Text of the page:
Tally (App Basics)

0
105

How many times have you wanted to count something and felt that your fingers and concentration alone were not enough for the task? Perhaps you’ve needed to count for a friend who is swimming laps or lifting weights. Perhaps you’ve wanted to keep track of something over a long period of time, such as how many times your spouse annoyed you with something she constantly says or does. In the past, I haven’t been able to count how many times  my wife has asked me, “Do I look fat?” With the Tally app, now I can.

The Tally app that we’ll create in this chapter increments a counter every time you tap the screen. It has a “reset” button to clear the count. It remembers your current count indefinitely—until you either press the “reset” button or uninstall the app.

Despite my sales pitch, I must admit that Tally is not the most compelling application imaginable. However, it is simple enough to provide a good introduction to developing for Windows Phone. Compared to other chapters, this chapter is much less about the app itself and more about understanding the structure and basic features of a Windows Phone project in Visual Studio.

Why do Windows Phone apps often look so plain?

It’s an artistic choice.Windows Phone and its apps are designed to communicate relevant information quickly and clearly, much like signs in an airport, train station, bus terminal, or subway.Microsoft appropriately calls this design Metro. Proper Metro-styled apps favor whitespace over clutter and place heavy emphasis on typography with, at times, simple monochromatic icons.The main “wow” factor from Windows Phone apps usually does not come from their static visuals, but rather from rich animations that encourage exploration.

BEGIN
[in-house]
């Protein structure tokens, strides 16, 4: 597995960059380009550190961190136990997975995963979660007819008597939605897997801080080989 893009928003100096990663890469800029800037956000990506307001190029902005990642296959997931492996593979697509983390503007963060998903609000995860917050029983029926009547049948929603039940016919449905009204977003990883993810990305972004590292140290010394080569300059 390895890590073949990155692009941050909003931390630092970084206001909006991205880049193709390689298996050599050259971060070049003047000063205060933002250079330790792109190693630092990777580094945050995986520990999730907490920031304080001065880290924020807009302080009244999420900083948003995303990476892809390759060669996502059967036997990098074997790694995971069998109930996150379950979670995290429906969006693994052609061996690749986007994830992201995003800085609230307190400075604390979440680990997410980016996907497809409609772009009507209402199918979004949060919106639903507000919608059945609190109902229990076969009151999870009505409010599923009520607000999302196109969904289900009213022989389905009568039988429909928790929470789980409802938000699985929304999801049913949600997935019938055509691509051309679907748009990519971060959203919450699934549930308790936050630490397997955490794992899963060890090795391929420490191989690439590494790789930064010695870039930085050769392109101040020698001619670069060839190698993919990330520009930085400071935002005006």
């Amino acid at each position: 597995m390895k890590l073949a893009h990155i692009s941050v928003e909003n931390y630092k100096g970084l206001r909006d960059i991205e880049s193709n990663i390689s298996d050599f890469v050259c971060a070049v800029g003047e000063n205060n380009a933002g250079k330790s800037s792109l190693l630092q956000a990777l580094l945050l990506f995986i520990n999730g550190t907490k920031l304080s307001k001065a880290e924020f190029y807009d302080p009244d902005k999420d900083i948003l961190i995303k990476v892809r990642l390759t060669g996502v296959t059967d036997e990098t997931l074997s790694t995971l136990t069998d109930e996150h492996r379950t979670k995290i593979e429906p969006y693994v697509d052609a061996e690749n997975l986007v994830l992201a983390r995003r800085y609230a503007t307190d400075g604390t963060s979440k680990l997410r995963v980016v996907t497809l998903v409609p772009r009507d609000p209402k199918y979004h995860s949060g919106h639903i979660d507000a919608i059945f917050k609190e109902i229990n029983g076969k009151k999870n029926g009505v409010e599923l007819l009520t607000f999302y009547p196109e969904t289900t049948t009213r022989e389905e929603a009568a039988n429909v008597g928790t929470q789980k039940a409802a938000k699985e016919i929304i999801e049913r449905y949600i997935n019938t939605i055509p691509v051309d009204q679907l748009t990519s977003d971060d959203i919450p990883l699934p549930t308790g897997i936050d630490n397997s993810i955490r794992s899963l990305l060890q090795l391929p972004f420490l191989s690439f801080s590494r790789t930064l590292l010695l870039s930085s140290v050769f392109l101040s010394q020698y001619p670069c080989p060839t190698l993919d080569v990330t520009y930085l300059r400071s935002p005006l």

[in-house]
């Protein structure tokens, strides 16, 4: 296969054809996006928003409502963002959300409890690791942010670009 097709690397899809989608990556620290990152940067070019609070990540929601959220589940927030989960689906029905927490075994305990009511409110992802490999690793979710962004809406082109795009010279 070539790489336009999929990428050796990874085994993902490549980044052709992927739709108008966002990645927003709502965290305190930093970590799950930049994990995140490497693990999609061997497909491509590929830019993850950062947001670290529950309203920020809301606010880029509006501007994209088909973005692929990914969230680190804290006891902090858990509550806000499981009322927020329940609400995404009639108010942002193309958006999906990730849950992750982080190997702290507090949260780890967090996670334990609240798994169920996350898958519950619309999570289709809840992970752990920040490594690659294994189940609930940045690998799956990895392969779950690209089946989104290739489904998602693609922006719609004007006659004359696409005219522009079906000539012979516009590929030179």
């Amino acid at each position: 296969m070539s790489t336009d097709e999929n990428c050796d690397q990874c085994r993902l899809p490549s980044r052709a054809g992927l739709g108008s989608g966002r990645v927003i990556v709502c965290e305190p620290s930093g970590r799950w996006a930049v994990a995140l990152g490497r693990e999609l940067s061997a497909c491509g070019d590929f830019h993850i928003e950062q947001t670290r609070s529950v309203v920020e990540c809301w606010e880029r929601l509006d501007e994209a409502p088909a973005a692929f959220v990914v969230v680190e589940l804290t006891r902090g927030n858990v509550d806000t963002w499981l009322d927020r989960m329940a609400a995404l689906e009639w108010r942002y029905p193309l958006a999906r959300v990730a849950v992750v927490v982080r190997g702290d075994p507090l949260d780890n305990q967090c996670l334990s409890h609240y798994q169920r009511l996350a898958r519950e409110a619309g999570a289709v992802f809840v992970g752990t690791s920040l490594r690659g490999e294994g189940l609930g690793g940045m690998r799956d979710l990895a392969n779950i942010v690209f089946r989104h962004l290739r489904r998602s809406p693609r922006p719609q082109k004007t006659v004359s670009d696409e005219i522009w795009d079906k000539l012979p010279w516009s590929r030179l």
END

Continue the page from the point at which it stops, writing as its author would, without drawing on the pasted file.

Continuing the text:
Therefore, the style of Windows Phone is definitely not meant to be like iPhone, which emphasizes shiny, gradient-filled visuals. Another subtle difference between the intended design of Windows Phone apps and iPhone apps is that iPhone encourages the use of literal real-world visuals (such as a Notes app that looks like a physical paper notepad) whereas Windows Phone encourages user interfaces that don’t mimic the real world so closely. Instead, excluding games and novelty apps, the experience should be “authentically digital.” Some of the Metro guidelines, especially around  capitalization, are nonintuitive and take getting used to, but this book reinforces the guidelines throughout.

Why do Windows Phone apps predominantly use white text on a black background?

It’s also an artistic choice. However, black is not only meant to be fashionable, but also powerconscious. Most Windows Phones use organic light-emitting diode (OLED) screens. Such screens can be great for power consumption (because they don’t require a backlight), but the amount of power consumed varies based on the color and brightness of the screen. On such screens, white text on a black background consumes significantly less power than black text on a white background!